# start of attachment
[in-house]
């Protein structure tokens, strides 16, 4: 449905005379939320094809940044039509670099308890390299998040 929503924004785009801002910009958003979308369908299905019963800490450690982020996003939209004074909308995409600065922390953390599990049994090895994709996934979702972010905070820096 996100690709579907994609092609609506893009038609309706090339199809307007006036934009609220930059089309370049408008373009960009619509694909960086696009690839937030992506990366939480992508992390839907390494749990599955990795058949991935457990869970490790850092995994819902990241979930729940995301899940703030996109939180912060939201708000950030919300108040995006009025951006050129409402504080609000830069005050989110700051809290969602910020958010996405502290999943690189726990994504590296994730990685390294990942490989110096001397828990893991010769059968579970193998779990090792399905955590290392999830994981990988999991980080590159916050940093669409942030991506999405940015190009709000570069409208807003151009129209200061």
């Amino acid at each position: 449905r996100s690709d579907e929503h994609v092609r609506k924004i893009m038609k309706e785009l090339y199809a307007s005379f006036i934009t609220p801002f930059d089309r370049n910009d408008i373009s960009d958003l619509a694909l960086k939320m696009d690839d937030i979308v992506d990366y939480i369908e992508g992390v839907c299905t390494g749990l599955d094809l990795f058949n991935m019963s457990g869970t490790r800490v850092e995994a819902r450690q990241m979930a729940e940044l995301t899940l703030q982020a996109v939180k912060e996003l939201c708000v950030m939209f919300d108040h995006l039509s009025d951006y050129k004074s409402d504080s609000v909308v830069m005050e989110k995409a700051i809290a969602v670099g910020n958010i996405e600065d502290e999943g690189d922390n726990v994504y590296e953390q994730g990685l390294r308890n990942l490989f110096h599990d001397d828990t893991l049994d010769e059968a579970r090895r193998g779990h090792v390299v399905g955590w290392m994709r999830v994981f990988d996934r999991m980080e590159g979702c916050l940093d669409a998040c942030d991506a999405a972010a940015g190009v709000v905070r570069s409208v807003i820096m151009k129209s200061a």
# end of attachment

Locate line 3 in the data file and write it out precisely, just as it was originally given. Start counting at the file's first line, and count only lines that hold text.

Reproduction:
């Amino acid at each position: 449905r996100s690709d579907e929503h994609v092609r609506k924004i893009m038609k309706e785009l090339y199809a307007s005379f006036i934009t609220p801002f930059d089309r370049n910009d408008i373009s960009d958003l619509a694909l960086k939320m696009d690839d937030i979308v992506d990366y939480i369908e992508g992390v839907c299905t390494g749990l599955d094809l990795f058949n991935m019963s457990g869970t490790r800490v850092e995994a819902r450690q990241m979930a729940e940044l995301t899940l703030q982020a996109v939180k912060e996003l939201c708000v950030m939209f919300d108040h995006l039509s009025d951006y050129k004074s409402d504080s609000v909308v830069m005050e989110k995409a700051i809290a969602v670099g910020n958010i996405e600065d502290e999943g690189d922390n726990v994504y590296e953390q994730g990685l390294r308890n990942l490989f110096h599990d001397d828990t893991l049994d010769e059968a579970r090895r193998g779990h090792v390299v399905g955590w290392m994709r999830v994981f990988d996934r999991m980080e590159g979702c916050l940093d669409a998040c942030d991506a999405a972010a940015g190009v709000v905070r570069s409208v807003i820096m151009k129209s200061a």